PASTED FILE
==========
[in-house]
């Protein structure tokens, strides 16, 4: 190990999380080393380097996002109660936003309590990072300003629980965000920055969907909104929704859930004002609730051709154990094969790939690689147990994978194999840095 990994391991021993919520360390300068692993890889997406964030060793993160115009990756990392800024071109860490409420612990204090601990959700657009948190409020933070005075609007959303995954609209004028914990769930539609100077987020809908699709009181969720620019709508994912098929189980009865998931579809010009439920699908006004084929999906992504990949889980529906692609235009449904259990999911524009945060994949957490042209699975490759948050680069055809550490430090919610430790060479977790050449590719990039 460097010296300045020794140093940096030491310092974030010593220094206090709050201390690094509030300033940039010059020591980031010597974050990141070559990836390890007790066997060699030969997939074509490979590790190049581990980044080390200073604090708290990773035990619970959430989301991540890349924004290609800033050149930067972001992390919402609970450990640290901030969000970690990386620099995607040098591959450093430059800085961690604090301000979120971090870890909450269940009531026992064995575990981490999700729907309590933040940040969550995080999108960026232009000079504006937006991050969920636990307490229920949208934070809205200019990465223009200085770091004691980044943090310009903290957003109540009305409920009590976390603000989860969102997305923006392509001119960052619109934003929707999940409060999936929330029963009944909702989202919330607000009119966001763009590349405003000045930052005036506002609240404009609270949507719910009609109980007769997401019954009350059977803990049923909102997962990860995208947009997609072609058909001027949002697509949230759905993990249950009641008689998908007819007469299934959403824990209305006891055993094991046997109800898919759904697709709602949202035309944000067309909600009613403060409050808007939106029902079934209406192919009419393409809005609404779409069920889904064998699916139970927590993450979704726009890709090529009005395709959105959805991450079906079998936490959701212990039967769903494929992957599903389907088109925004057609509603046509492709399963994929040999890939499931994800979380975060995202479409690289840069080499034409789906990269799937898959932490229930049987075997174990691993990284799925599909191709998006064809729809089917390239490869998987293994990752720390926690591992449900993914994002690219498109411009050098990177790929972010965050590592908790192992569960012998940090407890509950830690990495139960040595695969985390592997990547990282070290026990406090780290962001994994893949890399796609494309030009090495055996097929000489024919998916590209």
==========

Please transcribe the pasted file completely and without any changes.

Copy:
[in-house]
């Protein structure tokens, strides 16, 4: 190990999380080393380097996002109660936003309590990072300003629980965000920055969907909104929704859930004002609730051709154990094969790939690689147990994978194999840095 990994391991021993919520360390300068692993890889997406964030060793993160115009990756990392800024071109860490409420612990204090601990959700657009948190409020933070005075609007959303995954609209004028914990769930539609100077987020809908699709009181969720620019709508994912098929189980009865998931579809010009439920699908006004084929999906992504990949889980529906692609235009449904259990999911524009945060994949957490042209699975490759948050680069055809550490430090919610430790060479977790050449590719990039 460097010296300045020794140093940096030491310092974030010593220094206090709050201390690094509030300033940039010059020591980031010597974050990141070559990836390890007790066997060699030969997939074509490979590790190049581990980044080390200073604090708290990773035990619970959430989301991540890349924004290609800033050149930067972001992390919402609970450990640290901030969000970690990386620099995607040098591959450093430059800085961690604090301000979120971090870890909450269940009531026992064995575990981490999700729907309590933040940040969550995080999108960026232009000079504006937006991050969920636990307490229920949208934070809205200019990465223009200085770091004691980044943090310009903290957003109540009305409920009590976390603000989860969102997305923006392509001119960052619109934003929707999940409060999936929330029963009944909702989202919330607000009119966001763009590349405003000045930052005036506002609240404009609270949507719910009609109980007769997401019954009350059977803990049923909102997962990860995208947009997609072609058909001027949002697509949230759905993990249950009641008689998908007819007469299934959403824990209305006891055993094991046997109800898919759904697709709602949202035309944000067309909600009613403060409050808007939106029902079934209406192919009419393409809005609404779409069920889904064998699916139970927590993450979704726009890709090529009005395709959105959805991450079906079998936490959701212990039967769903494929992957599903389907088109925004057609509603046509492709399963994929040999890939499931994800979380975060995202479409690289840069080499034409789906990269799937898959932490229930049987075997174990691993990284799925599909191709998006064809729809089917390239490869998987293994990752720390926690591992449900993914994002690219498109411009050098990177790929972010965050590592908790192992569960012998940090407890509950830690990495139960040595695969985390592997990547990282070290026990406090780290962001994994893949890399796609494309030009090495055996097929000489024919998916590209």